Dec 24, 2009
BACC Christmas Eve Service Element / Performed live
Dec 24, 2009
BACC Christmas Eve Service Element / Performed live
Christmas is in the air.
But what’s the big deal?
Even unbelievers know a little about the theological background to Christmas. The word is not known but the idea is there, hovering in the background: Incarnation.
Songs are sung about it this time of year. Christmas cartoons and musicals allude to it. The nativity, showing Mary, Joseph and the Baby Jesus, implies such a condescending act by God.
Yet it is not unreasonable that many unbelievers would know little of the significance of the Incarnation given that Christmas is not a Biblical holy day. It is a time of fun and family that naturally overcomes any supposed religious imperative.
But even if unbelievers could mouth the word or explain it, the implications of the Incarnation completely elude them. Like watching a play without a background and underlying plot, many unbelievers observe the nativity with a vague sense of something missing.
“What’s the big deal?” they ask.
Unfortunately, this question is asked because the message of Christmas is disappearing—not only due to the obvious chaos of narcissistic materialism, but also because of the increasing silence of the Church herself.
She is not always quiet about the Incarnation . Often the average American Christian affirms that Jesus is God. But that is not the same thing as affirming He existed from eternity past. Nor is it the same as affirming that in the fullness of time the Second Person of the Trinity “became flesh.”
To the extent that the proper background of the Incarnation is poorly explained, grasped or believed by the American Evangelical church, to that extent she is silent and unhelpful. She becomes a mime, acting out a story without a context.
And what is that context? Sin.
Not only was the Coming of the God-man a marvelous act of a Sovereign King dwelling among infinitely lesser beings, it was more. It was the merciful and forgiving act of a maligned Judge. A Judge and Ruler having no reason to save any soul on their own merits. A Judge, Ruler and Avenger who did, would and will cast the final sentence against unbelieving rebellion: eternal damnation.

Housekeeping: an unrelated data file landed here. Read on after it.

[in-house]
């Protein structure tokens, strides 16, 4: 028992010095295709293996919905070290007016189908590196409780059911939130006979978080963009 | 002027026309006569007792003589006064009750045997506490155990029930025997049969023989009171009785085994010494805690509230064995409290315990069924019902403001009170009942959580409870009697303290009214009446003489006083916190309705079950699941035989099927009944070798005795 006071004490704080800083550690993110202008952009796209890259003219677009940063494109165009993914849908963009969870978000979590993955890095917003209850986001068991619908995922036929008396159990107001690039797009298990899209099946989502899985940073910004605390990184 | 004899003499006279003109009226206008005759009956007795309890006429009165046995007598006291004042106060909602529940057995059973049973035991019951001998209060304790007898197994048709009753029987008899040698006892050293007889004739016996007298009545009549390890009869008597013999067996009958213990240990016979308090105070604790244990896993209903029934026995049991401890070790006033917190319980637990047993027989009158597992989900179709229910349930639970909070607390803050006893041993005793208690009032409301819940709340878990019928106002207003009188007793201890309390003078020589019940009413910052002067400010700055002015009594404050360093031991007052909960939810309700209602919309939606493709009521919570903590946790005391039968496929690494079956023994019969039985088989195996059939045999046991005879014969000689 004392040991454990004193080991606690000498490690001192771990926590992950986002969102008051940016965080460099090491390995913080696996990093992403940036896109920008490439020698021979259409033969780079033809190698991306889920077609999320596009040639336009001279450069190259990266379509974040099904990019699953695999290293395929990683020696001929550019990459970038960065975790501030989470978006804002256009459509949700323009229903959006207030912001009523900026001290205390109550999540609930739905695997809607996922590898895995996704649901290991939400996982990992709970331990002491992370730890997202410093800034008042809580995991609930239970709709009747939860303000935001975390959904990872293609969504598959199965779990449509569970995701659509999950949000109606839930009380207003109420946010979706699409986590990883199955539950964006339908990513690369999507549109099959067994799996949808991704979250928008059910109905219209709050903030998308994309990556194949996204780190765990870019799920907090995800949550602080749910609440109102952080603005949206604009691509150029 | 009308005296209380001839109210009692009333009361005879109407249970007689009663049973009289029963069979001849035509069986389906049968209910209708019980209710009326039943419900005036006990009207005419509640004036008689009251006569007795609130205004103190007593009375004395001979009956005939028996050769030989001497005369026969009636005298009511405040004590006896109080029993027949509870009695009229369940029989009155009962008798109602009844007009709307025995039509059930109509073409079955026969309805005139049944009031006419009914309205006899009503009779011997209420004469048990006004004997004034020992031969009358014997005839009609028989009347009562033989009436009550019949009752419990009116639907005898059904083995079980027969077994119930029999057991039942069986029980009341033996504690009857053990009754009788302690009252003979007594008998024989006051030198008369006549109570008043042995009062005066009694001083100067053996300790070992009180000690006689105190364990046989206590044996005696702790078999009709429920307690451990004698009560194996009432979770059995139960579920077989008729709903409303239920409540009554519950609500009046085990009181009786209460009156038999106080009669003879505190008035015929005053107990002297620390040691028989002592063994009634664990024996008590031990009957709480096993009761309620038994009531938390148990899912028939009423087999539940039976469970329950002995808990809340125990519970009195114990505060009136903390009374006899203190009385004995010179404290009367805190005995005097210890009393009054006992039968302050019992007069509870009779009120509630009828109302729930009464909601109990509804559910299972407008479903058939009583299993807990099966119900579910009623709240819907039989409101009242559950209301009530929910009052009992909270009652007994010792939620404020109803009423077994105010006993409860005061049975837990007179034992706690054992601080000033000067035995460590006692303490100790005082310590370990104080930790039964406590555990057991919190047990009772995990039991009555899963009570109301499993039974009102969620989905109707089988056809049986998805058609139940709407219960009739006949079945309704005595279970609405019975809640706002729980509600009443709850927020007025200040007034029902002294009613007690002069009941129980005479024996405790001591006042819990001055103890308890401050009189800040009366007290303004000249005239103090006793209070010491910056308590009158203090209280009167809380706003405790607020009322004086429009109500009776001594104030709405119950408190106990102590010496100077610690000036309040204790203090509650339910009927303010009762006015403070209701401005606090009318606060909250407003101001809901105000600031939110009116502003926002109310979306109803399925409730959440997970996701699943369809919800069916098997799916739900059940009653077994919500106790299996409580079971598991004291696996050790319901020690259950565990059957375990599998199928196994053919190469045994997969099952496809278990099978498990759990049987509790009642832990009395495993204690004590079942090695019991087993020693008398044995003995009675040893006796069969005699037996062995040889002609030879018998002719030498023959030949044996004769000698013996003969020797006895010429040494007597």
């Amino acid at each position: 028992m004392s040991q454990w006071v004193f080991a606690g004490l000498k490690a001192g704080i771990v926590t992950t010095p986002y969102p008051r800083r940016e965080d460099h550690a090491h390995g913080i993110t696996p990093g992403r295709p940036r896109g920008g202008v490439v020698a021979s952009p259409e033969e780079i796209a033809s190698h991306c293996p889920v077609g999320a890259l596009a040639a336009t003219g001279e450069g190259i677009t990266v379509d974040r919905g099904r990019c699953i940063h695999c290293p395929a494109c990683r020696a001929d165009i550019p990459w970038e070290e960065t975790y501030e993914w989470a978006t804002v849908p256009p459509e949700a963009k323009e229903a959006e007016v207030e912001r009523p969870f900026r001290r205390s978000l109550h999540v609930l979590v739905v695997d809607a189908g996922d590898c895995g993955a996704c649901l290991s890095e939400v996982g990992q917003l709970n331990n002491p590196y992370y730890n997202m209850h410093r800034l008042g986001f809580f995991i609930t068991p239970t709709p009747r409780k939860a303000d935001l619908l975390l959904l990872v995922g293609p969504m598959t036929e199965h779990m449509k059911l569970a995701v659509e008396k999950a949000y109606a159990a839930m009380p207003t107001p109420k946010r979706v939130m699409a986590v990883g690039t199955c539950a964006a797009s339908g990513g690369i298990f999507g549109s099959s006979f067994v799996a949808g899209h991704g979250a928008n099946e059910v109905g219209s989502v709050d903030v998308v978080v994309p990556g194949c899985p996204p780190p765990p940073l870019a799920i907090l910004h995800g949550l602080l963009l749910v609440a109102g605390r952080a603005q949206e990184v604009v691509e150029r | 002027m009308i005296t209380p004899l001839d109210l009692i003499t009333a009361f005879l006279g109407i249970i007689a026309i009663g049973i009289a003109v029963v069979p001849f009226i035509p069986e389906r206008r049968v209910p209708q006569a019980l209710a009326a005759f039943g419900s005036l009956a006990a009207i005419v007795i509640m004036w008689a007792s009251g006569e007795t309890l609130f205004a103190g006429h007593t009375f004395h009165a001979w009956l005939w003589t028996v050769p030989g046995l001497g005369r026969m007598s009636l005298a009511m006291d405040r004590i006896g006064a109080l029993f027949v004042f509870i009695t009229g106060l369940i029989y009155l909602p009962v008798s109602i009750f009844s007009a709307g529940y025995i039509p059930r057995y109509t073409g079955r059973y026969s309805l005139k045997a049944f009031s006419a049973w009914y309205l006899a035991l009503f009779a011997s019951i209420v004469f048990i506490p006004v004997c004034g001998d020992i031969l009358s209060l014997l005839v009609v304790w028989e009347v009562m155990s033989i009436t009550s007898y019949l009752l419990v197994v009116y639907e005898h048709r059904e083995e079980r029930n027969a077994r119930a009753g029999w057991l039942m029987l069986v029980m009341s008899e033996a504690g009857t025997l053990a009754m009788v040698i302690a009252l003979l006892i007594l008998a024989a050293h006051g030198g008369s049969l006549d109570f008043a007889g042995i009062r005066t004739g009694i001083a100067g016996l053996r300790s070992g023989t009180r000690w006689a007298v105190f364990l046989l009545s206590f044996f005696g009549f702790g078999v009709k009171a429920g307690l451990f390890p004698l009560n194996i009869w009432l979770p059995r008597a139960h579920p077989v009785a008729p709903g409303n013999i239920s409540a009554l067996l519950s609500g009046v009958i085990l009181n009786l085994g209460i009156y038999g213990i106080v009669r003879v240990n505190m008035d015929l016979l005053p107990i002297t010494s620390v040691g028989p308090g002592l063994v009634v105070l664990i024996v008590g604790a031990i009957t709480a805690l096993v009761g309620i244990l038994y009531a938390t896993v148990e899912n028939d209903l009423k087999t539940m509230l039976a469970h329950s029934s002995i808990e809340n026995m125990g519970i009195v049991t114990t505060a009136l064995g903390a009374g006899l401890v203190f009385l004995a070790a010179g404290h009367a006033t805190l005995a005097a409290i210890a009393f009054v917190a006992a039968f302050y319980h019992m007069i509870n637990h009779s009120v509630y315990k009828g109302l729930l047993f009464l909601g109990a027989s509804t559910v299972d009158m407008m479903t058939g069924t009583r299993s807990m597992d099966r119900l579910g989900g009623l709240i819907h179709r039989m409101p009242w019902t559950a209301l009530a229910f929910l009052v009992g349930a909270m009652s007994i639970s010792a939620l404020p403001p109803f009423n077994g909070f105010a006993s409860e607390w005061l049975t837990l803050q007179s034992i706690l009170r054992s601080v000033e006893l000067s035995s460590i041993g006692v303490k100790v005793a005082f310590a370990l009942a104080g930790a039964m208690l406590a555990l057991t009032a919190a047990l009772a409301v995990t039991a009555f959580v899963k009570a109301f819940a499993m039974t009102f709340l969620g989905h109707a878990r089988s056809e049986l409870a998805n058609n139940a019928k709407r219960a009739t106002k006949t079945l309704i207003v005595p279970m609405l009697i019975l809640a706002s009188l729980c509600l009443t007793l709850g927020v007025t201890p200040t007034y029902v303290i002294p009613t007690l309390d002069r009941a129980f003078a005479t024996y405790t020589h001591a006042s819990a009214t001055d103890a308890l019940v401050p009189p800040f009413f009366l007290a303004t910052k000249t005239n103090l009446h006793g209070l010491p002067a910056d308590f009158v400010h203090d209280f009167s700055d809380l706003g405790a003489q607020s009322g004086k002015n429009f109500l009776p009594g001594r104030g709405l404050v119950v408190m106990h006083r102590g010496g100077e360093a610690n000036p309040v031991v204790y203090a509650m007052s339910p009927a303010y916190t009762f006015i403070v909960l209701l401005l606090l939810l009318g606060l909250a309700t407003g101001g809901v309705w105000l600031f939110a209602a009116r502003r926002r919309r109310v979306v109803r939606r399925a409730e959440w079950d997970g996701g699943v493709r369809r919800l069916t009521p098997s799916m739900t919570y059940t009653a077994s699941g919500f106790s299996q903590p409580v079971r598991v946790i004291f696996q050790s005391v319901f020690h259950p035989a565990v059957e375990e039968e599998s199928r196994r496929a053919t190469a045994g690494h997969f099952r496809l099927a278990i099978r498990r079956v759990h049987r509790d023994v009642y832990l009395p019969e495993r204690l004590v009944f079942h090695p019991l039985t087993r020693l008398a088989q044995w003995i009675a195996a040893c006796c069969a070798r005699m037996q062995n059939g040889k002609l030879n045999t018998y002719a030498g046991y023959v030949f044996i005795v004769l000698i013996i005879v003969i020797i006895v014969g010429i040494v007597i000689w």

This is not a popular message. Unbelief would rather watch the miming of the church than hear the thundering of the Law. It would prefer to embrace the psuedo-gospel of God-loves-everyone-and-is-sending-them-all-to-heaven instead of hearing that God’s law demands justice by sending rebels to their rightful place.
Yet this other side of Christmas is crucial. And it makes sense. Human judges will dispense justice according to the rule of law. How much more will the Great All-Seeing Judge of the Universe dispense justice? And so, Adam was judged, as was all mankind, you and me included. But that is not what unbelievers want to hear during this season of joy.
But it is exactly what they need to hear. And it is what we need to hear as well. The Incarnation is intelligible only in a Christian framework that takes sin seriously and rebellion as deserving of death. There was nothing in mankind to bring amnesty from God the Judge. There was everything in mankind to repel Him. This is the reason why the coming of the Son of God is amazing: He came to save sinners in spite of their sins.
Equipped with the full truth, the Church can stop miming and start singing aloud with joy the clear message of why the Messiah became a man. And do so every Sunday. Then the world will know what the “big deal” is all about.
Jesus spent time developing His disciples’ faith because He knew it was essential for the tasks ahead of them. For over three years, they attended a school of faith, with Jesus as their instructor and the Scripture as the textbook. Sometimes Christ used verbal instructions, but many of the lessons were taught through demonstrations. He healed the sick, cast out demons, fed thousands, and calmed the sea. Their training even included tests revealing if they truly believed Jesus was the Messiah.
At times, the disciples’ understanding was slow or faltering, but Christ never gave up on them. He reproved them when they exhibited a lack of trust (Mark 4:40) but also commended signs of progress (Matt. 16:15-17). His objective was to firmly establish their faith so He could accomplish His work in and through them. Right before His ascension, He commanded His men to spread the gospel of salvation to the remotest parts of the earth. Without faith, they would have failed.
The Lord has the same goal for us—increase our faith so we can do the work He’s planned for us. If our faith is great, He’ll entrust us with challenges and achieve amazing things through us. But small faith limits God’s activity in a believer’s life. He uses us only to the degree that we trust Him.
Faith building is essential in a believer’s life, and God has two primary means of doing this. Scripture tells us what to believe about Him, and tests place us in difficult situations that stretch us to believe and rely on God instead of our own understanding.
“This I say therefore, and testify in the Lord, that ye henceforth walk not as other Gentiles walk, in the vanity of their mind, Having the understanding darkened, being alienated from the life of God through the ignorance that is in them, because of the blindness of their heart.” (Ephesians 4:17-18)